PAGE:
Monroe County's top cops shun 'annoyance law'
A trio of Monroe County's most visible law enforcement officers -- the county sheriff, Rochester's police chief, and the city's police union president -- on Wednesday decried a new county law outlawing intentionally annoying an officer or other first responder.
Sheriff Todd Baxter called the law "a solution to a problem that doesn't exist," while Rochester Police Chief La'Ron Singletary instructed his officers to not enforce the law, citing the likelihood that its constitutionality will be challenged in court.
"It seems to keep just playing over and over like a broken record," said Michael Mazzeo, president of the Rochester Police Locust Club union. "Our elected officers need to get their you-know-what together, straighten things out and go back to doing things the right way."
Monroe County Executive Cheryl Dinolfo signed the law on Monday over the objections of dozens of speakers, including many criminal defense lawyers, who said the law was redundant, too subjective, and unconstitutional.
The law, dubbed "Prohibited Harassment of a Police Officer, Peace Officer or First Responder in Monroe County," criminalizes action that intentionally "annoys, alarms or threatens the personal safety of an officer." The law carries a punishment of up to a year of jail time, up to a $5,000 fine, or both.
The original legislation was introduced by Republican Legislators Karla Boyce and Kara Halstead.
Singletary was the first chief of police in the county to publicly state his officers will ignore the law, although others have since expressed concerns about it.
"As Chief, I believe it to be in the best interest of our members to not take any enforcement action on the local law until such time that the courts make a judicial opinion on this legislation," he said in a prepared statement. "The New York State Penal Law currently allows criminal charges to be lodged against a person that subjects any first responder to conduct that constitutes violent or criminal behavior."
Singletary made his decision after consulting with the city's lawyer, Tim Curtin, according to the statement.
"If it is found that the New York State or Federal Courts uphold this Local Law and find it to be valid under State and Federal Constitutions, further guidance will be issued to officers," Singletary said.
Baxter said that if a person's actions bother an officer enough to take action, there's more than likely already a law on the books to charge the person.
"For example, earlier this year, while members of the Rush Fire Department and Ambulance responded to a reported MVA (motor vehicle accident) on Route 390 in the Town of Rush, multiple members of the fire department and EMS were attacked," Baxter said, in a statement. "The Monroe County Sheriff's Office responded, investigated, and ultimately charged two individuals" with a pair of felonies: second-degree assault and first-degree reckless endangerment.
Mazzeo went further than Baxter, arguing the law is not only redundant, but doesn't necessarily represent the wants or needs of actual officers. Mazzeo said the police union, which represents over 700 Rochester police officers, was not asked for input as the bill was drafted. It's a similar complaint Mazzeo had during the drafting of the Police Accountability Board legislation in the city of Rochester.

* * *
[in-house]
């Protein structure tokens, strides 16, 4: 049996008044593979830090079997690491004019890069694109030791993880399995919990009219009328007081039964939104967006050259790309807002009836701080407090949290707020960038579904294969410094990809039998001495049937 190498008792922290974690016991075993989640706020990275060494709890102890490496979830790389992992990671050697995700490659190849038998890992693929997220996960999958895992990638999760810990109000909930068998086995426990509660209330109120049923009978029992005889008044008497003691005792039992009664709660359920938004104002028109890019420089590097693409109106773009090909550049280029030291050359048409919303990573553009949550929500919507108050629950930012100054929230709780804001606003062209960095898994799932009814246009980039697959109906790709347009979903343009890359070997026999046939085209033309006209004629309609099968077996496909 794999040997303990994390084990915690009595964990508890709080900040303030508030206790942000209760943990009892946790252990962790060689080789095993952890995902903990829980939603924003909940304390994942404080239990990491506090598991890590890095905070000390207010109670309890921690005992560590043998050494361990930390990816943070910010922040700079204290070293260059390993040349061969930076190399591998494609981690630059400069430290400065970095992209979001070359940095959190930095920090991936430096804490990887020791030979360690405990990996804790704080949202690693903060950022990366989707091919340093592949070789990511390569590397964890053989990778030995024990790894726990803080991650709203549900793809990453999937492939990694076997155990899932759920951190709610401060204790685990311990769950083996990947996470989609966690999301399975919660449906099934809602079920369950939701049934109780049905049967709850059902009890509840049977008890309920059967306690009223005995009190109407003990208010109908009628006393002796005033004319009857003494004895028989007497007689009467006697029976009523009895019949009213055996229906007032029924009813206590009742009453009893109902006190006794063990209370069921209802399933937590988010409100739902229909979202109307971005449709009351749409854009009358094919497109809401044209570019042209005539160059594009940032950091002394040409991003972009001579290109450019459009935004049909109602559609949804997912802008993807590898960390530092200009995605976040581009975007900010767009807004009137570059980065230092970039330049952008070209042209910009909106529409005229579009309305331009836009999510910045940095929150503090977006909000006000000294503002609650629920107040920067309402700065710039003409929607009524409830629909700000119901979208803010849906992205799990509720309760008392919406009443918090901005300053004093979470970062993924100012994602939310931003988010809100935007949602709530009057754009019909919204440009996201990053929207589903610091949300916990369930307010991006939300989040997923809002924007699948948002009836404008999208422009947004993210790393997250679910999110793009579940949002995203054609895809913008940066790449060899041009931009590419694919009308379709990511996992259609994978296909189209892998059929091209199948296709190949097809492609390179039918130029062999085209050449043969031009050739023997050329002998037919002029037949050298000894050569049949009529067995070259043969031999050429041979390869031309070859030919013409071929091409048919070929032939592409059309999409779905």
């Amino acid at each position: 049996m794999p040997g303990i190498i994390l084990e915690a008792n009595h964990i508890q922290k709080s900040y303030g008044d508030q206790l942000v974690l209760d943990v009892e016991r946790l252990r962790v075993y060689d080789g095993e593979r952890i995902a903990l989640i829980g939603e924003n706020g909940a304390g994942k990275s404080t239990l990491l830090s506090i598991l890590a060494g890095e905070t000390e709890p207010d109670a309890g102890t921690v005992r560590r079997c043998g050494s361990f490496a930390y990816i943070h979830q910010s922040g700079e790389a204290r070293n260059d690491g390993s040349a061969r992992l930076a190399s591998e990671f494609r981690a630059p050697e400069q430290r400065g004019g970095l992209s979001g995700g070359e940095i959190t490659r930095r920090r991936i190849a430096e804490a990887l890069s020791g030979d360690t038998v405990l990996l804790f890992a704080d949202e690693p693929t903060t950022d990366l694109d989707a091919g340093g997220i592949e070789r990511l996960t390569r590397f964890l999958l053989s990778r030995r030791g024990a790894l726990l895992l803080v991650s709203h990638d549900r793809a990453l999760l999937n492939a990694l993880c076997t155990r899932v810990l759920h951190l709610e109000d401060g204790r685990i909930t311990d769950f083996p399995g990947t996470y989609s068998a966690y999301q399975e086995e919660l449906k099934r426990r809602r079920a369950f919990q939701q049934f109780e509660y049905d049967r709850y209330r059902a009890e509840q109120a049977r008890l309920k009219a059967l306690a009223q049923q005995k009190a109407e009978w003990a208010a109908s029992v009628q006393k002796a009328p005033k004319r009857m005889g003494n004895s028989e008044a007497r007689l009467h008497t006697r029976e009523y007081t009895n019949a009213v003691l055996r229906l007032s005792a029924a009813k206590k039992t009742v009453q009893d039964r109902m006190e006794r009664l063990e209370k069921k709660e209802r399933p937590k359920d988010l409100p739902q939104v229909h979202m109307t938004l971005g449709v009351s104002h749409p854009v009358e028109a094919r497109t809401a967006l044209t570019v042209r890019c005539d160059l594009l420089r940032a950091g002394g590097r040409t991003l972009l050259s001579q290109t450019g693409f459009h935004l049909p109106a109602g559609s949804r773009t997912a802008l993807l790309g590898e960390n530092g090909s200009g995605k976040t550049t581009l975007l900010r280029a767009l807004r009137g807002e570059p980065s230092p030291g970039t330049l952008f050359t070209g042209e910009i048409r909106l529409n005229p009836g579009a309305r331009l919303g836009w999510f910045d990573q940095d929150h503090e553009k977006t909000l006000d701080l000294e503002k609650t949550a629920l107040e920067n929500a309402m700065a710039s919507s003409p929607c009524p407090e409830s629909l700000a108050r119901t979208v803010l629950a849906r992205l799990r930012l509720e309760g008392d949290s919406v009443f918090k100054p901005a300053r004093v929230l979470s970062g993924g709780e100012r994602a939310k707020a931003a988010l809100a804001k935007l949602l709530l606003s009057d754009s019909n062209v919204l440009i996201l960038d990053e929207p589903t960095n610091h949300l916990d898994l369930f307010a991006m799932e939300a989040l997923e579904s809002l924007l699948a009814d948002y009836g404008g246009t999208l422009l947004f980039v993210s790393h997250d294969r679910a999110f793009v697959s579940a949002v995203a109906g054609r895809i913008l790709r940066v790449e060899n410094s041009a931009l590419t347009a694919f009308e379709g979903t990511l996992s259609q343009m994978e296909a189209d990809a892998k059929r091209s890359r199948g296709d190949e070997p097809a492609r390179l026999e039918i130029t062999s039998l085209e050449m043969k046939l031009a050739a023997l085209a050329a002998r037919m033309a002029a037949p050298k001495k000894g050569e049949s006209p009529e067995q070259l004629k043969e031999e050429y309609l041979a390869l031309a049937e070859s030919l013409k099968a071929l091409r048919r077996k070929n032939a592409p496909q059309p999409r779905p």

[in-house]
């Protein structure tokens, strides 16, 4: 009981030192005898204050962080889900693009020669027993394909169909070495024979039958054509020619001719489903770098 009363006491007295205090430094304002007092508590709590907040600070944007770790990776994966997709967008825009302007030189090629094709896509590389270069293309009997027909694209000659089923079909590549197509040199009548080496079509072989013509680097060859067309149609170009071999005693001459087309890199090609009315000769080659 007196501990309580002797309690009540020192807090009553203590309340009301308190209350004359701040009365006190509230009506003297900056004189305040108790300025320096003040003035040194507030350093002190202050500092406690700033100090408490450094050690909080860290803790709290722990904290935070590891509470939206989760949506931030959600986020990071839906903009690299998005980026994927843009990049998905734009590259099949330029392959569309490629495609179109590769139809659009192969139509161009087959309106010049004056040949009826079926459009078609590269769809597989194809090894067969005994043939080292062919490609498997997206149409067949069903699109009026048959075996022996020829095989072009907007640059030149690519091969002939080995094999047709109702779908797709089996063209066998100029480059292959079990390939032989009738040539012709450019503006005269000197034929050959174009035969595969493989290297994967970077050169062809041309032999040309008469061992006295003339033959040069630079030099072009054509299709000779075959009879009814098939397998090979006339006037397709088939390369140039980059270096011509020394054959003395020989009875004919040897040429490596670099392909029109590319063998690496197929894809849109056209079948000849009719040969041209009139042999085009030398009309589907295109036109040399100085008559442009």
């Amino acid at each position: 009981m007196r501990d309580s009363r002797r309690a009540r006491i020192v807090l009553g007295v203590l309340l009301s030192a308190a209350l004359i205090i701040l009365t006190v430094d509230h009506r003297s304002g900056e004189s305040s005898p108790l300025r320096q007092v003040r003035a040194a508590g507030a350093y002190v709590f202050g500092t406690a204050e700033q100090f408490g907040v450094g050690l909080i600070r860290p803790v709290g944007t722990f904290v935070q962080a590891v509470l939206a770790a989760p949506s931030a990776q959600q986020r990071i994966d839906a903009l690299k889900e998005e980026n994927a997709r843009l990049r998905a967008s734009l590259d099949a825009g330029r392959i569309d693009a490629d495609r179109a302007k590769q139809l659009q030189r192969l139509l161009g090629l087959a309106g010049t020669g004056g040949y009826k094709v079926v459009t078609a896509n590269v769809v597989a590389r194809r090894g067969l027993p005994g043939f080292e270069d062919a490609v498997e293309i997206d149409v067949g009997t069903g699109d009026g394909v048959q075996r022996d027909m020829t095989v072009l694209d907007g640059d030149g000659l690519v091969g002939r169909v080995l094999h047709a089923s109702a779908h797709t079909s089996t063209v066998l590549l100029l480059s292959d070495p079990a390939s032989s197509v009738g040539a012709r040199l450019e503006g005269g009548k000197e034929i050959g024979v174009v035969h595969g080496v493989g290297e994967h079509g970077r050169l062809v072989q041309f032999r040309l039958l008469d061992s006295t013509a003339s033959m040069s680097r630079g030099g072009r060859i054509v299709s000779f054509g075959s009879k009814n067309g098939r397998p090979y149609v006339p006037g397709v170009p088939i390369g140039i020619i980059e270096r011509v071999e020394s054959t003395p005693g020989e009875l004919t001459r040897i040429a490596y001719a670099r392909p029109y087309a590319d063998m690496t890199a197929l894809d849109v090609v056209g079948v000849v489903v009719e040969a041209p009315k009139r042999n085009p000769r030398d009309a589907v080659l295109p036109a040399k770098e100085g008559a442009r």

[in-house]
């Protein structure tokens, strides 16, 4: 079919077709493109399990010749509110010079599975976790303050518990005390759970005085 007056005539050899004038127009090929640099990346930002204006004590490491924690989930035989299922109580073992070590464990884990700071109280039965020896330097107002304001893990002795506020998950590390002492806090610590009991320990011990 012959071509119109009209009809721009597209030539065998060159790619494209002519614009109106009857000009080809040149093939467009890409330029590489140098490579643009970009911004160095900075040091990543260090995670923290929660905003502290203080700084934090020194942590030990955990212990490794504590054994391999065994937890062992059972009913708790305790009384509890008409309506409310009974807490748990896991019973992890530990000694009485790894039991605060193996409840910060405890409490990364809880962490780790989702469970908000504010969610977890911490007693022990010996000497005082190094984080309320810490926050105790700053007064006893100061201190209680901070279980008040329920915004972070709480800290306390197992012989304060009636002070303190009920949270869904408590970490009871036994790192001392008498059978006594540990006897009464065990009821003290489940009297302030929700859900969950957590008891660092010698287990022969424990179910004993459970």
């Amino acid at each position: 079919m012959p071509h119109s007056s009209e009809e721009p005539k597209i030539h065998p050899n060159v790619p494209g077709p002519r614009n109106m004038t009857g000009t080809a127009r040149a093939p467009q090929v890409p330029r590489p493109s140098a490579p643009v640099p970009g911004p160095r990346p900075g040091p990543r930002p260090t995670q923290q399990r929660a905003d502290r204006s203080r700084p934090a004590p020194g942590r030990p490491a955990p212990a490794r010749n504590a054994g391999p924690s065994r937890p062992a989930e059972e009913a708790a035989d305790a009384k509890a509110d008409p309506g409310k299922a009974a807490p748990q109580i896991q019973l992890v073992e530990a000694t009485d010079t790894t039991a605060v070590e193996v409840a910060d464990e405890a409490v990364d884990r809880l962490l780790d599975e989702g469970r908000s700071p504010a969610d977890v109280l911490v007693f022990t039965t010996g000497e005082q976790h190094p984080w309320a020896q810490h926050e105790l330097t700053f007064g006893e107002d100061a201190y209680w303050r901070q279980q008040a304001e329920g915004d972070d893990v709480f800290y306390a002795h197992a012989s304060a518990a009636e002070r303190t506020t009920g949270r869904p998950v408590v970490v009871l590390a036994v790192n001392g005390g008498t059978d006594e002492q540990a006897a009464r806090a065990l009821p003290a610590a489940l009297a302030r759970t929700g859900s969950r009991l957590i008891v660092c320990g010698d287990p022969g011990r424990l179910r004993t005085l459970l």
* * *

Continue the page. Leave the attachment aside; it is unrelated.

If the Locust Club had been more involved in the process, the law -- or one like it -- probably wouldn't even have been drafted, Mazzeo said. Rather, officers would have favored educating the public on interacting with first responders and fostering a stronger relationship between officers and the public.
"I don't know what the intentions were of the people who drafted this bill because, again, I haven't spoken to those who drafted it," Mazzeo said. "Were their intentions to do something positive? Was it something just political? I don't know. But when you don't let people weigh in or you're not given a heads up or told what they're working on, you can only guess, and then all your concerns come out the wrong way -- when it's too late."
Hours before she signed the law Monday, Dinolfo told reporters that she trusts officers will apply the law as intended and that she trusts "our law enforcement officers will do the right thing as they apply this law."
But police chiefs around the county don't even want to put their officers in the position of trying to enforce the law. During a public hearing on the law Monday, for instance, it was revealed that Brighton Police Chief David Catholdi opposed the measure.
Irondequoit police officers won't be using the law and will instead rely on existing state statutes that protect first responders from harassment, threats, and assault.
"When we already have legally sound legislation in place, I'm not sure why we would go down a different path," Irondequoit Police Chief Richard Tantalo said.
Patrick Phelan, the chief of police in Greece, offered a more tempered response.
"I intend to instruct Greece police officers that there may be appropriate circumstances for the law to be enforced, but that the county law does not supersede the Constitution of the United States of America," Phelan said. "If the law is enforced, it will not be enforced in such a way as to infringe on a citizen's constitutional rights. The First Amendment's right to free speech and peaceful assembly will be respected, as well as a citizens' right to video record in a public place."
Fanelli, Andreatta and Moule write for CITY Newspaper, which is a media partner of WXXI News.